In the last month, we have seen an old fashion pricing war between brokerage giants across the industry. Things kicked off in late September with Interactive Brokers and the introduction of IBKR Lite, followed by Schwab, TD Ameritrade, ETrade and most recently Fidelity moving to zero commissions on all U.S. stock and exchange-traded fund (“ETF”) trades.
The initial news sparked positive reactions from your average investor. Zero commissions for stocks and ETFs, what could possibly be wrong with that?
After the dust has started to settle, it got us thinking about the future of wrap fee programs and custodial partnership due diligence.
Below we discuss both elements to get you thinking as well:
Wrap Fee Programs
A program that investment advisors once utilized to offer their advisory services for a single combined fee, now has a new wrinkle. As you have heard from us many times, part of an investment advisor’s fiduciary duty is to recommend services that are in the best interest of the client. Given the industry shift to no transaction fees for stocks and ETFs, if you currently offer a wrap fee program to clients where you charge a higher advisory fee to take into account transaction costs, have you asked yourself if wrap fee programs really are in the client’s best interest?
It is our belief that regulators will be asking you this question the next time you are visited. Historically wrap fee programs have been scrutinized by regulators to ensure their appropriateness. Specifically, under the microscope were reverse churning and high cash balances. Zero commission on certain securities will certainly draw the attention of examiners as they determine if a wrap fee program is in a client’s best interest.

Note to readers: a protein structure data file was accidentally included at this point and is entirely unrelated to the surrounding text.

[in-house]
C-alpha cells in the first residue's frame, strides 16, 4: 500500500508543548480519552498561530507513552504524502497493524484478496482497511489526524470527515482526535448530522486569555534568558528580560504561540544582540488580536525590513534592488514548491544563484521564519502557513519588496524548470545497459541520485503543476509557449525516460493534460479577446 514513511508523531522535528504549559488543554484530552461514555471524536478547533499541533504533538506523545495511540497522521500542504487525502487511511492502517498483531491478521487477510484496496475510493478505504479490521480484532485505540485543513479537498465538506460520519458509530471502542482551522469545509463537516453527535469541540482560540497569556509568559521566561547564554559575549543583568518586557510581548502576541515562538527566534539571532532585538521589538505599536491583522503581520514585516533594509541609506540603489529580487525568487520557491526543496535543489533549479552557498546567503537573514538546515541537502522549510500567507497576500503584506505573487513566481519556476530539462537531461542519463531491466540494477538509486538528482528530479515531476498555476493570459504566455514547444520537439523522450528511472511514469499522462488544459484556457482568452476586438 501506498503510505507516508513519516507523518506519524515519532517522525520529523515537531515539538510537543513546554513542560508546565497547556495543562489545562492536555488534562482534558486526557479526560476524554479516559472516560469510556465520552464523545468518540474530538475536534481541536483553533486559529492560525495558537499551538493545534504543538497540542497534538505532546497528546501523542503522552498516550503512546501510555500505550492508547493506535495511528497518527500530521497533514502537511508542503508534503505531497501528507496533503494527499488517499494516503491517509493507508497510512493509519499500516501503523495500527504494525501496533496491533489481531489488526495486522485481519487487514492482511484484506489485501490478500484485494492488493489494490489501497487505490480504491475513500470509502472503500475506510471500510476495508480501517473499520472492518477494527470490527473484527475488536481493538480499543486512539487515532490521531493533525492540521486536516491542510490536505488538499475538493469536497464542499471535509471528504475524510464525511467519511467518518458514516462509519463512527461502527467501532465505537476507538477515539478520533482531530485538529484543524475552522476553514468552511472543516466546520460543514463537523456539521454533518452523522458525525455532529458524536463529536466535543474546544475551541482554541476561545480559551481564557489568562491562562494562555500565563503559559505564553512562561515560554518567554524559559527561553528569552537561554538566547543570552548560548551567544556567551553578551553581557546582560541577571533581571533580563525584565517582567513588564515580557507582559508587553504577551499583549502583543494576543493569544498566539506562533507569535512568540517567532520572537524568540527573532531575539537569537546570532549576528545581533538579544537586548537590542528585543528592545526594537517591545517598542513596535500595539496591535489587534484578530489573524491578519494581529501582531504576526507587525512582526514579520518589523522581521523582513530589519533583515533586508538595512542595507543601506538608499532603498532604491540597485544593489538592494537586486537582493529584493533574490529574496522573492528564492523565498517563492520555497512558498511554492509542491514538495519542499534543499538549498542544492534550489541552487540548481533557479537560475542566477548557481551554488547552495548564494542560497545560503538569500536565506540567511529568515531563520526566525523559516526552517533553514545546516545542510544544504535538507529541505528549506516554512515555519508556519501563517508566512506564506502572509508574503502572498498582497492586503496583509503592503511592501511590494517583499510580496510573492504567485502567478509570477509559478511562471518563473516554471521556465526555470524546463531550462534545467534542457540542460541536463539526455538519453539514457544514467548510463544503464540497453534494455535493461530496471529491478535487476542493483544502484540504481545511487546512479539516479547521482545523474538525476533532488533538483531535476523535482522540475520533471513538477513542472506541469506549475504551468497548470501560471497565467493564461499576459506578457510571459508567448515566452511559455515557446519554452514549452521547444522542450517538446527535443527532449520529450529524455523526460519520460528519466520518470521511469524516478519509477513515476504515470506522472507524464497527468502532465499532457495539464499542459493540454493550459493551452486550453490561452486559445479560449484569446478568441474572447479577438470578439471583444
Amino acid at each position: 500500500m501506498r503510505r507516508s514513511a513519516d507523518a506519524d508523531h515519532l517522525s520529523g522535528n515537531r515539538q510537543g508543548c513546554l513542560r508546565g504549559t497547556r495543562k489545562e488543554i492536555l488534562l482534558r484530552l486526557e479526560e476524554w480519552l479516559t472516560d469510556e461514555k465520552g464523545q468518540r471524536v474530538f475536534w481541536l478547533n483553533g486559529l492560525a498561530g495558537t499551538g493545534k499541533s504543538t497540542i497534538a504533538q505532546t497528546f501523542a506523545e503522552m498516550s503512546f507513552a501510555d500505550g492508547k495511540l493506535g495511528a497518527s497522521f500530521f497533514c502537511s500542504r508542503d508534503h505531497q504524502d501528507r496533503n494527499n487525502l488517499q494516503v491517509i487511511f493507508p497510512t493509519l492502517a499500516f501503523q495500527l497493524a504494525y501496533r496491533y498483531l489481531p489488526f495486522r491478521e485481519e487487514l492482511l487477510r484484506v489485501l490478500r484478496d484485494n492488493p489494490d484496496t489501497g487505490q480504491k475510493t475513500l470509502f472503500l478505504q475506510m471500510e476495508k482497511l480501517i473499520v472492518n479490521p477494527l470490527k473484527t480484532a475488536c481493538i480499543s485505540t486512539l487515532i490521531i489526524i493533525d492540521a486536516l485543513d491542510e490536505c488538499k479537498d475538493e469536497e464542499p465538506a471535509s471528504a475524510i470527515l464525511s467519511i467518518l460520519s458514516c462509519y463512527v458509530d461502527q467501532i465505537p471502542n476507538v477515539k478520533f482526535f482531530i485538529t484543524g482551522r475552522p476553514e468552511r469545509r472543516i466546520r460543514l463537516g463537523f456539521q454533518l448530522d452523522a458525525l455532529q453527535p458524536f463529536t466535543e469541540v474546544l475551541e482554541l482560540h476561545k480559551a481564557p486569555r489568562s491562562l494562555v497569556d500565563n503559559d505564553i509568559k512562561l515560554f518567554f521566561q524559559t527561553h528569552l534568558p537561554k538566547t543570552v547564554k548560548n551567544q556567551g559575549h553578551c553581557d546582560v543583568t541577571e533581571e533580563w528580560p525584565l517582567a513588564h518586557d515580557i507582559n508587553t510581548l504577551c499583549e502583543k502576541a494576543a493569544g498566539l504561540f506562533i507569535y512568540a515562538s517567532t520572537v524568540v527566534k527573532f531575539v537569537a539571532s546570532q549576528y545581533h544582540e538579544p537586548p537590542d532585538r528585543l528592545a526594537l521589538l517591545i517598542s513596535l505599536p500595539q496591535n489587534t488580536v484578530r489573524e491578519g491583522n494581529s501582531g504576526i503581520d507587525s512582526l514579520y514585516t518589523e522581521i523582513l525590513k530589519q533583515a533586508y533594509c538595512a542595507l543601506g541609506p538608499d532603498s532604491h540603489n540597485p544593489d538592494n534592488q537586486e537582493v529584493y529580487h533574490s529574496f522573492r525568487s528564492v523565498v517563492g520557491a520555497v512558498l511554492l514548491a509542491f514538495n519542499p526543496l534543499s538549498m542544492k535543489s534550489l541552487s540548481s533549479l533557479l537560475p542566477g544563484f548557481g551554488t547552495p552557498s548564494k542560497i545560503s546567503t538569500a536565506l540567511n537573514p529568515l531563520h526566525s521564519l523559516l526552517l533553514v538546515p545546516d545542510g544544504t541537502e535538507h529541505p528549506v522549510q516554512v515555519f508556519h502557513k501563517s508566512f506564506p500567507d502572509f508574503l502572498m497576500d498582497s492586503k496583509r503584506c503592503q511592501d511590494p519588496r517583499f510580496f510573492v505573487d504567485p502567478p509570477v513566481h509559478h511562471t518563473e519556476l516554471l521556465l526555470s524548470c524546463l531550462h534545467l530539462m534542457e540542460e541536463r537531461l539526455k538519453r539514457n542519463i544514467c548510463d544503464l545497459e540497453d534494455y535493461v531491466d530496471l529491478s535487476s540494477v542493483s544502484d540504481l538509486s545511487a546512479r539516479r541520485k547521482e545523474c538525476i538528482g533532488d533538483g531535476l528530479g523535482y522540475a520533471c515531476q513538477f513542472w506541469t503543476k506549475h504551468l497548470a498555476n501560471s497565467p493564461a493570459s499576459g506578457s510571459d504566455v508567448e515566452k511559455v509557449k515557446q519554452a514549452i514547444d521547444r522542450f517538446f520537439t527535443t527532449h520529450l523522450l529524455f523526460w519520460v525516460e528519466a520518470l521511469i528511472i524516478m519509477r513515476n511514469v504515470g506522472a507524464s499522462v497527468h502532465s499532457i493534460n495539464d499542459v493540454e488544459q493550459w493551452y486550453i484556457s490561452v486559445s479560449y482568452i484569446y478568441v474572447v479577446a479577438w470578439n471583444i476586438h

If you sponsor or recommend the use of a third party wrap fee program, we strongly urge you to conduct a review of the underlying investments utilized to build client portfolios. Items to consider include:
- What is the composition of underlying investments in the wrap fee program (percentage allocated to stocks, bonds, ETFs, mutual funds, options, etc.)?
- Do you primarily invest in individual exchange-traded securities such as stocks and ETFs?
- Do you primarily invest in mutual funds and if so, are they generally transaction fees or no transaction fee funds?